How To

How to buy a summer sportcoat (the complete 2020 guide)

By on June 3rd, 2015

The warm weather has arrived. So much so, that I am writing this article as I lounge at the pool. It would be nice if every office had a pool, and along with it, the flexibility to jump in whenever you wanted to cool off. But if that’s not the case, there is something else you can do: you can keep your cool by dressing smarter with a summer sportcoat. So, how do you go about shopping for one?

You see, in the fall and winter you can get away with just about anything. Want to layer a heavy cotton dress shirt with a vest and wool suit? Sure, go for it! That conference room is probably set at 65 degrees so you’ll be just fine. But in the summer you have to shed some layers. That means no vests, fewer neck ties, and unbuttoned cuffs. And while I plan to go on and on in a subsequent post on easy ways to stay cool, there is one item that I want to focus on this week: the summer sportcoat.

I can’t think of any other item of clothing that can have more of an impact on helping you stay cool than swapping out your heavy suit jacket for a lighter alternative.

That being said, I bought myself a new summer jacket this year. I wanted something versatile and comfortable. A summer sport coat that I could wear not only throughout the summer, but also in the fall. And one that would be appropriate for the daytime hours, but also double as a cocktail jacket.

So, please allow me to take you through my thought process on how I selected my summer-weight jacket.

Step 1: Summer jacket fabric selection

First and foremost, you need to select a fabric that will breath.

For summer, you are going to want either linen, cotton, or some wool blend. Otherwise, you will invariably end up with a heavier coat. That won’t necessarily be a bad thing, because it will still be a great pick for the fall, you’ll just be sweating bullets for all the wrong reasons and find yourself waiting for the cooler weather to return.

Briefly, here’s what you need to know about summer jacket fabrics:


A cotton jacket, or a cotton suit for that matter, is a great pick for summer. As you are probably well aware, cotton breathes like a pro and is easy to clean. It will be a little thicker than a linen or wool blend (maybe), but it’s a solid pick.


I know what you’re thinking – “But linen wrinkles!” Yes, it does wrinkle, get over it. It won’t be that bad. After all, you can always steam it real quick before you put it on and you’ll look and feel like a million bucks because linen breathes better than any other fabric, in my opinion. You will definitely stay well ventilated in a linen summer sport coat so it should come as no surprise that it’s a summer staple for most men.


Some fabrics will be a blend of linen and wool. This will cut down on the wrinkle factor and give the jacket a more “suit-like” look. This will make your jacket a little more versatile for say, evening events or cooler weather.


Not only is bamboo a sustainable fabric, but it’s super comfortable and smooth to the touch. An excellent choice for allergy prone skin, bamboo is breathable and an all-around great option for warm climates.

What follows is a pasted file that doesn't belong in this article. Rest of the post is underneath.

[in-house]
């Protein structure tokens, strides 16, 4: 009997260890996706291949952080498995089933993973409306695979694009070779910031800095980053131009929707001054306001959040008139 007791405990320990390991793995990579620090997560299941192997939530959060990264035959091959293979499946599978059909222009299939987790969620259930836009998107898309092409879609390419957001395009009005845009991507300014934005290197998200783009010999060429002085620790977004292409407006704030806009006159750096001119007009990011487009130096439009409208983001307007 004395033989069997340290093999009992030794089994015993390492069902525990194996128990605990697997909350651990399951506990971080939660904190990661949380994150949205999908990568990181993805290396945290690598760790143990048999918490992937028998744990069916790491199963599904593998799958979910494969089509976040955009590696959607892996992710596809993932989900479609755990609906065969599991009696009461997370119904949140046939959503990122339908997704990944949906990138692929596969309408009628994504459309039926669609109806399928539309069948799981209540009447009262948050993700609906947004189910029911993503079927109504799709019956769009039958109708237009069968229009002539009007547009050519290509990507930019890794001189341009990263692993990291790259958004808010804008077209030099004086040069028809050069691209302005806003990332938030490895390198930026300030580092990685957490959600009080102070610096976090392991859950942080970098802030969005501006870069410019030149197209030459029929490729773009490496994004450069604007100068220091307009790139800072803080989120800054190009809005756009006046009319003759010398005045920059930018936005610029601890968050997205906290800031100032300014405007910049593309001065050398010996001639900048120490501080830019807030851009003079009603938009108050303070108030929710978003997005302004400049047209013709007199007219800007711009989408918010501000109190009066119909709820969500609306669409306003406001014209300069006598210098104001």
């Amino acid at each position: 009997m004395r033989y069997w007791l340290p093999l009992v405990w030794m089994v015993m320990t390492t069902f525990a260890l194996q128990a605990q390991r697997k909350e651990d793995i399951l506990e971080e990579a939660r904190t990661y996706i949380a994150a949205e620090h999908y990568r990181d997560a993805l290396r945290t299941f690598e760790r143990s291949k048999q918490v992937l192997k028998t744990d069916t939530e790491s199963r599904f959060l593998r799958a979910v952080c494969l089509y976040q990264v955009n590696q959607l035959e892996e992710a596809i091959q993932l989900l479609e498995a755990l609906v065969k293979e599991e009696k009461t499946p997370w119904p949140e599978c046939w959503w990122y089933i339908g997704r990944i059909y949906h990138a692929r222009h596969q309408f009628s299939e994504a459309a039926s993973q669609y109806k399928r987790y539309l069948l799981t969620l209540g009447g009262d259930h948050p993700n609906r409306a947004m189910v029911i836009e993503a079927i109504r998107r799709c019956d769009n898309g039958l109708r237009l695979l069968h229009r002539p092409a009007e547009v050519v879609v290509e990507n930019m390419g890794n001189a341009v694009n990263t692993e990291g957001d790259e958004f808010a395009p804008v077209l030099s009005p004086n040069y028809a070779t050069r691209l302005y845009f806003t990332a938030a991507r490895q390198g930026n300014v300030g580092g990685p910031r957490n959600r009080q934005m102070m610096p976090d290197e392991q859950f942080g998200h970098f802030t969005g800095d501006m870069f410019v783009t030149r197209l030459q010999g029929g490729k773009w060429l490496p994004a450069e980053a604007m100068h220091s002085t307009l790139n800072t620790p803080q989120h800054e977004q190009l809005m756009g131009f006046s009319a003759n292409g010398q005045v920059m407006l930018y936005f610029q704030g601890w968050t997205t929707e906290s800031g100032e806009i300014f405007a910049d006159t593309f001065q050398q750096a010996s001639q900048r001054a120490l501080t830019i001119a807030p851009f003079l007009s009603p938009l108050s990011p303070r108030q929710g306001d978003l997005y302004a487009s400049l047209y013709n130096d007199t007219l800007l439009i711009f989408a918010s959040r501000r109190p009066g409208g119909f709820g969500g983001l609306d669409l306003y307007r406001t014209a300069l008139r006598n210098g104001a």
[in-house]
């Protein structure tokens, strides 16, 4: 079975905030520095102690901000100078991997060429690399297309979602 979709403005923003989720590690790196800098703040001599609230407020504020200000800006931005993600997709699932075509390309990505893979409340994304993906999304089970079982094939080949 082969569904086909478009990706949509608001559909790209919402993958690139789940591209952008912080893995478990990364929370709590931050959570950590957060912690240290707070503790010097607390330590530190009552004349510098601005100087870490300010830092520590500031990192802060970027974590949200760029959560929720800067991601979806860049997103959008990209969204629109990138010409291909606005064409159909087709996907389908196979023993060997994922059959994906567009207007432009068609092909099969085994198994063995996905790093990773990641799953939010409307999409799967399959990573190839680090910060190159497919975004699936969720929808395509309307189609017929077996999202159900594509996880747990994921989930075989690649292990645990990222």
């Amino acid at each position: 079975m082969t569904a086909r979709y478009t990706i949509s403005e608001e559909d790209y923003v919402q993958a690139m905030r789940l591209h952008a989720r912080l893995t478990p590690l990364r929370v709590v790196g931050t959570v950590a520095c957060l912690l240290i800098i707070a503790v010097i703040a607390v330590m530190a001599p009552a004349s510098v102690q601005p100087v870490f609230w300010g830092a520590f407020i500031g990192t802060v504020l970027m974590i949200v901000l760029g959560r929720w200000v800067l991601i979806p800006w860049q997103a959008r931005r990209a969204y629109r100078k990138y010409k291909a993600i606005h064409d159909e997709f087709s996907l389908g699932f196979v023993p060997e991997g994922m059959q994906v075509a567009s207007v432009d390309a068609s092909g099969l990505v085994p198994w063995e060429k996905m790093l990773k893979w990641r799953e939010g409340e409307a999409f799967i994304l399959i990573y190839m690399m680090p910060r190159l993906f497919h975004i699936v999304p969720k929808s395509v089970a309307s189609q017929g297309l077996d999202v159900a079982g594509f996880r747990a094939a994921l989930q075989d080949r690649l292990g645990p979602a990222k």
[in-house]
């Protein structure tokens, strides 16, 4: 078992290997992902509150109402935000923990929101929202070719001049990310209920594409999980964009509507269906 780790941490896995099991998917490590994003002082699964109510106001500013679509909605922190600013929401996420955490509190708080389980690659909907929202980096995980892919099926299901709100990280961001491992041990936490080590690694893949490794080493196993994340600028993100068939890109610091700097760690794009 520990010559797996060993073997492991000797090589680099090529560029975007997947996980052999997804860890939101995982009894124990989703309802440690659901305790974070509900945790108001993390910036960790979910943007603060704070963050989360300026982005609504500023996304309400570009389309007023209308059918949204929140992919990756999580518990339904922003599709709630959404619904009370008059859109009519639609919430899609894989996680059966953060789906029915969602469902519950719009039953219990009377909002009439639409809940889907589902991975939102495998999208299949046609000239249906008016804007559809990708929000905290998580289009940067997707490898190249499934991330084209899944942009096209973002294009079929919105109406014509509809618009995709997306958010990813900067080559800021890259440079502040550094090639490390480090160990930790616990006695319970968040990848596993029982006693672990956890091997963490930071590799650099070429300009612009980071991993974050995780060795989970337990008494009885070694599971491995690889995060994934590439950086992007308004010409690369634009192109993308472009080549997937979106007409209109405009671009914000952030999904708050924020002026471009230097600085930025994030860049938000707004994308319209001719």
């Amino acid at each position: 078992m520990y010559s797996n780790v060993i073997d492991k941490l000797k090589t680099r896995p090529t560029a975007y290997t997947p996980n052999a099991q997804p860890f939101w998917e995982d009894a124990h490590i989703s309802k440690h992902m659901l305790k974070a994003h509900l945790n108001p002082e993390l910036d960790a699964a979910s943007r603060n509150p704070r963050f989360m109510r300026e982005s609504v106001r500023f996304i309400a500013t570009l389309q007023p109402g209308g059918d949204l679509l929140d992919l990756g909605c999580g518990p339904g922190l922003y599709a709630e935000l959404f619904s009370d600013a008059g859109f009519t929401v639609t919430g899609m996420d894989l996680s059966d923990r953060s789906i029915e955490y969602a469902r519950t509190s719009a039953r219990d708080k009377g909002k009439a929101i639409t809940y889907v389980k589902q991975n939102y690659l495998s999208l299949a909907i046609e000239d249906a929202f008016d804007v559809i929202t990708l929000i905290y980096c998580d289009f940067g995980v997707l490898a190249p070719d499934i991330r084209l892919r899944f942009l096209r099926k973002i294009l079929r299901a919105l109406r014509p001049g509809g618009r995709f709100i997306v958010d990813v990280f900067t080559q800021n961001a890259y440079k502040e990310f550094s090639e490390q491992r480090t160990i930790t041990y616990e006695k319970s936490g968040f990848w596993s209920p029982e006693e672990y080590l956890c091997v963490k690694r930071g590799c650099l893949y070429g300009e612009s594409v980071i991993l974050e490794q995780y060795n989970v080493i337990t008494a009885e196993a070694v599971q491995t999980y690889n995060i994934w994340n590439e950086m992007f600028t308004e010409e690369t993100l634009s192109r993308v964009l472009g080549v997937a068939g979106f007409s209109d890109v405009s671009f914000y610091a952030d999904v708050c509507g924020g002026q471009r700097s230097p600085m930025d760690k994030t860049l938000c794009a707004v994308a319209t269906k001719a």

By the way, here’s a handy Daily BE episode that compares the look and feel of two seemingly very similar fabrics:

Ryan’s pick: I chose something in a blue so that I could wear it with virtually anything. Regarding fabric, I went with a linen/wool blend. I got the versatility of a wool blend and the great textured look of a linen jacket. This was a good pick for me because I wanted a jacket that I could wear into the cooler months. Yes, it may be a little warmer in the summer than a pure linen would have been, but I had a plan for that…

Step 2: Construction

Something that not everyone knows is that suits have varying levels of construction. And by that I don’t mean quality (although indeed they do!), but that the canvas and lining can vary in their coverage of the jacket fabric.

Regarding summer sportcoat jackets, you’re going to want to go with something that is “unstructured.” What this means is that the canvas that usually covers much of a suit is now gone; you’re going to stay a lot cooler, after all, it’s one less layer that you’re wearing.

However, this doesn’t mean that the shoulder is completely unpadded. There will still be padding there, but it will be noticeably thinner than what you may be used to wearing. Again, this reduction in material will help to keep you cool.


With most unconstructed jackets, the lining goes away entirely. However, here at BE, we use what’s called a “1/8 lining” or “butterfly” lining. This means that the lining is only around the upper back and around the arm hole because we want our jackets to still have a little protection from sweat, and also for aesthetic reasons. The resulting shape resembles a butterfly, hence the name.

Ryan’s pick: Unconstructed and with a butterfly lining (matched to the suit fabric, of course). I wanted to eliminate as much fabric as possible so that I would be comfortable sitting on a coffee shop patio in 80 degrees.

summer sport coat lining and construction

Step 3: Style

Here’s the key thing to remember about the style of any summer sportcoat: it’s going to be inherently casual. For instance, with a fabric like linen or cotton, that means silk ties are out because the fabrics will clash in texture. Consequently, you’re going to want to carefully choose your style details. You’ll need to be mindful that the jacket is somewhat casual by default, but also realize that you can bend the rules a little.

Notched lapel versus peaked lapel